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There are stories that not all persons received a full dress court martial, and that in some cases the formalities were fairly much limited to sentencing. This was supposedly protested to President Urrutia by some members of the bar association. All of those executed were supposedly persons about whom there was “no doubt” as to guilt. It is generally stated that they were all participants in murders or tortures or responsible for them.

Announcements state that the cases were investigated between January 2 and 12. There are stories to the effect that not all of these persons received what might be called full-dress courts martial, and that some probably saw the court only long enough to receive sentence. There is a rumor to the effect that members of the local bar association have protested to the President because of this, but this is not verified.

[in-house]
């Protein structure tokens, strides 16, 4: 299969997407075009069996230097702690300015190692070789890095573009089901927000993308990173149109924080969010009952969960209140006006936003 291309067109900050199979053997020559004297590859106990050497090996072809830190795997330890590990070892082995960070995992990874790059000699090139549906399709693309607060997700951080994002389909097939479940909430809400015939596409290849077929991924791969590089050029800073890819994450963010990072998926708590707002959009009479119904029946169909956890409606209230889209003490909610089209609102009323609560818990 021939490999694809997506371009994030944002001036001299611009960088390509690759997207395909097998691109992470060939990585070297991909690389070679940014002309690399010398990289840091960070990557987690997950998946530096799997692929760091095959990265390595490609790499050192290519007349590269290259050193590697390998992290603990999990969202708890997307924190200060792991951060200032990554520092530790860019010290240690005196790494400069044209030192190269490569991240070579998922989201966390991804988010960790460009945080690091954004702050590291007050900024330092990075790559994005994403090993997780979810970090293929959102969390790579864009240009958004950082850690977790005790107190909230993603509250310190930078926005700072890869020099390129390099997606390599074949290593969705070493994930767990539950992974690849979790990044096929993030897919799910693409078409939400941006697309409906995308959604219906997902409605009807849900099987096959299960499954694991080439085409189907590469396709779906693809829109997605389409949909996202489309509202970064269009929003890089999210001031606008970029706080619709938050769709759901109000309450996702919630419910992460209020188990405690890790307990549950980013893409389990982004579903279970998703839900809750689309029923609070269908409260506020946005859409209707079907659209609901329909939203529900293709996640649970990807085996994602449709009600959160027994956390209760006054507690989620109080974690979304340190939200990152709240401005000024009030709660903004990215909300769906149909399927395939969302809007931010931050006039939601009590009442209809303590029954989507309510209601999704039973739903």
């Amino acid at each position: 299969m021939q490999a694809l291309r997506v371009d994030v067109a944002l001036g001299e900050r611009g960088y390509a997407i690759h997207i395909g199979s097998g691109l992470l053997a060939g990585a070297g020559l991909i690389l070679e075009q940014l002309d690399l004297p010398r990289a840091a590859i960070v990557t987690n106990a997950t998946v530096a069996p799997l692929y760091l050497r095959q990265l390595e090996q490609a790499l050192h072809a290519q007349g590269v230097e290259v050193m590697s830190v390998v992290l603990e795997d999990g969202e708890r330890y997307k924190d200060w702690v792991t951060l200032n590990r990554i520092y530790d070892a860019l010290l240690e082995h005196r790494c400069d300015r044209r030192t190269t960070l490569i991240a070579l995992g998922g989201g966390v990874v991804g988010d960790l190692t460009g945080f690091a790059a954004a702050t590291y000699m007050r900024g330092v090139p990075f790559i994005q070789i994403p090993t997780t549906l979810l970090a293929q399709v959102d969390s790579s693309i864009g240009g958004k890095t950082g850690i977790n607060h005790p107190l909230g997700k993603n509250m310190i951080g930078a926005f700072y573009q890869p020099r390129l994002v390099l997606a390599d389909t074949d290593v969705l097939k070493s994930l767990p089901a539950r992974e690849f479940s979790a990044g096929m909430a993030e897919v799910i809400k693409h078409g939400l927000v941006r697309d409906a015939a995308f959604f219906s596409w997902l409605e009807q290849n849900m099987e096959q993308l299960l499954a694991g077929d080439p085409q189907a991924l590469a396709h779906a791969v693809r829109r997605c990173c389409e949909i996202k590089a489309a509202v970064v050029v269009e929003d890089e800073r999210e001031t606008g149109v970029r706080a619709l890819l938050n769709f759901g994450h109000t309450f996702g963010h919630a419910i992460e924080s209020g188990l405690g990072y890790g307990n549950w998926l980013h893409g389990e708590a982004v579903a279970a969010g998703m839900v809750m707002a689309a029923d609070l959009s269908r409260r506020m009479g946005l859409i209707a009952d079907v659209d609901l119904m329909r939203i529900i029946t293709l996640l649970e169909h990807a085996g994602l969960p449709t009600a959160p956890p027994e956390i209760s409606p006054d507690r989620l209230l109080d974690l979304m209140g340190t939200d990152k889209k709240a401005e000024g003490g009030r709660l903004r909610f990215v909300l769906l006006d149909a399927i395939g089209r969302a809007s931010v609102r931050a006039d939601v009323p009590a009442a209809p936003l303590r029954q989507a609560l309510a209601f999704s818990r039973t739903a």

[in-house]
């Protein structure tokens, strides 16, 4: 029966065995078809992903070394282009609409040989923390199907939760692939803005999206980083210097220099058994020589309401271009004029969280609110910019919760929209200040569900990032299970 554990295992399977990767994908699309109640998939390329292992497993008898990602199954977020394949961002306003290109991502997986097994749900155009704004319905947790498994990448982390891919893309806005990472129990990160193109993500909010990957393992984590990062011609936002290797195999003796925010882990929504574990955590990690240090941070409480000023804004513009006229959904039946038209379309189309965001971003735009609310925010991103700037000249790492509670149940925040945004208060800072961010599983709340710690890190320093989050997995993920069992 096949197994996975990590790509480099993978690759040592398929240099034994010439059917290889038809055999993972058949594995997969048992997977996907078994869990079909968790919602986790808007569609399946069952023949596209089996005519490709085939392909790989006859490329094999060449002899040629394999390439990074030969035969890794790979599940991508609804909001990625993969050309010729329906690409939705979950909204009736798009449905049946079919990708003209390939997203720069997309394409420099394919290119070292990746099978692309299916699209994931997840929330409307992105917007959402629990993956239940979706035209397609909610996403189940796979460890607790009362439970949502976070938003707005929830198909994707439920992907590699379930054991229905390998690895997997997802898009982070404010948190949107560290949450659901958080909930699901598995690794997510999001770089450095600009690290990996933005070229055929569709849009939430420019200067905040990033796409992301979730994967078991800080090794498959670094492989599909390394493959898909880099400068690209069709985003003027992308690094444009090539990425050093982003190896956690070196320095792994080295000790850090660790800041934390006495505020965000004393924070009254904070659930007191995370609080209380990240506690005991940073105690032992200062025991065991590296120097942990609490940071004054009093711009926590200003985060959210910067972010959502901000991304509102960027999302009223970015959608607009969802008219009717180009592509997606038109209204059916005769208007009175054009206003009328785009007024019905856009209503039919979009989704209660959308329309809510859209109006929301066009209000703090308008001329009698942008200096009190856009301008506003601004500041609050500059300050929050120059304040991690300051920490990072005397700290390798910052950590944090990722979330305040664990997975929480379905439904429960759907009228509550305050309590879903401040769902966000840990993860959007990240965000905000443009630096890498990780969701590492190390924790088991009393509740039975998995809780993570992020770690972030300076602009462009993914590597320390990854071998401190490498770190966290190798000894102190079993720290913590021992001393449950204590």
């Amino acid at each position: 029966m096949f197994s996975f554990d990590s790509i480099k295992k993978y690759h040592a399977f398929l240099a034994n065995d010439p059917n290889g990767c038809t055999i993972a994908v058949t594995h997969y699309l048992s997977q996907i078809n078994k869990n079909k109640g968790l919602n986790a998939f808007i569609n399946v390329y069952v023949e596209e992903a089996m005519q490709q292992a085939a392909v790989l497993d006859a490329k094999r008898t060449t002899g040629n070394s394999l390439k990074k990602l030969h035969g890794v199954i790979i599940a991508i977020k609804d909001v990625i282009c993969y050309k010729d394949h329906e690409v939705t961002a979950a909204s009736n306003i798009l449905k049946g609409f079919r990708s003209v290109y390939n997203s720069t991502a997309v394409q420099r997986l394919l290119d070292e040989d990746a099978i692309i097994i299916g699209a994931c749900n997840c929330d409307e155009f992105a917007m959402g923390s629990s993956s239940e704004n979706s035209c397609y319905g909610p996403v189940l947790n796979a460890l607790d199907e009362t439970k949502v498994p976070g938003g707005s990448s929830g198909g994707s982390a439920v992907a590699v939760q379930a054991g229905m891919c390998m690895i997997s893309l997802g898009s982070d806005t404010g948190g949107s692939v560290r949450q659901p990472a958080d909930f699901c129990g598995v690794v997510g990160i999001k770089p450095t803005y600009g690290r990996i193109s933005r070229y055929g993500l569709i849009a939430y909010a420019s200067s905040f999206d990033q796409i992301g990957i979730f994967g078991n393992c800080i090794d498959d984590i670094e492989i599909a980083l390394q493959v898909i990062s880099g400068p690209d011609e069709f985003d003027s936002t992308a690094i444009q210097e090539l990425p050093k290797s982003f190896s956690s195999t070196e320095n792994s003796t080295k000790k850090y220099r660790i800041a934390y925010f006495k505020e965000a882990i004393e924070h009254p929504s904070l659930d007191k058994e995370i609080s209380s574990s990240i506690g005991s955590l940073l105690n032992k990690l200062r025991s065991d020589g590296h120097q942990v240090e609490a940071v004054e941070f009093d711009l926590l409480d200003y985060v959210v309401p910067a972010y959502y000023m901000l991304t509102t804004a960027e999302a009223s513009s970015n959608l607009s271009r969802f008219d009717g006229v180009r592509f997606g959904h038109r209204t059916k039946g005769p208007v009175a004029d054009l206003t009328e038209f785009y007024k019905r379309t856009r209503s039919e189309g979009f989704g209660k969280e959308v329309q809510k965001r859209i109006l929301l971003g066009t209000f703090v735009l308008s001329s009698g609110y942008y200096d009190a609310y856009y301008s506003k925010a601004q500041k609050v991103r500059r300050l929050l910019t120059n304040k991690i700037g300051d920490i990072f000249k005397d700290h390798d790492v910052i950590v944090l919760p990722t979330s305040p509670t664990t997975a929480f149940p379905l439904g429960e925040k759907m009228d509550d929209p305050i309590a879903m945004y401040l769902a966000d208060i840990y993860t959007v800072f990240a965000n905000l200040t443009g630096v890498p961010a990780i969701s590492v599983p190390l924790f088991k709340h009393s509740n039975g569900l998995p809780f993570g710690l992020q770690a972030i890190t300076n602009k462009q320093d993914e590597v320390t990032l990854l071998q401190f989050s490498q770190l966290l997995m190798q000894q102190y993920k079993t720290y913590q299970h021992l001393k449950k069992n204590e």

This hurried “justice” and the possible slighting of judicial procedures is usually blamed on Raul Castro, who is the command figure here. As a result, possibly of local protests as well as the world attention, the trials and executions are reported to be suspended at least temporarily, pending new instructions.

Many of those executed were well-known to the populace as thugs and assassins of the worst type. There is little doubt but that a number would have faced the possibility of capital punishment in any state having this or war crimes trials under different circumstances. [sic] There were, however, names which brought suprise in some circles as did the large number executed with such rapidity.

These included Commandante Bonifacio Haza Grasso, local chief of the National Police, who presumably helped deliver the police over to the revolutionists, and who has always been considered a moderate if not a rebel sympathizer. Fidel Castro mentioned him gratefully in his January 2 address here. Rumor has it that Haza was accused by a SIM man, who was also executed, as well as by a civilian of ordering killings.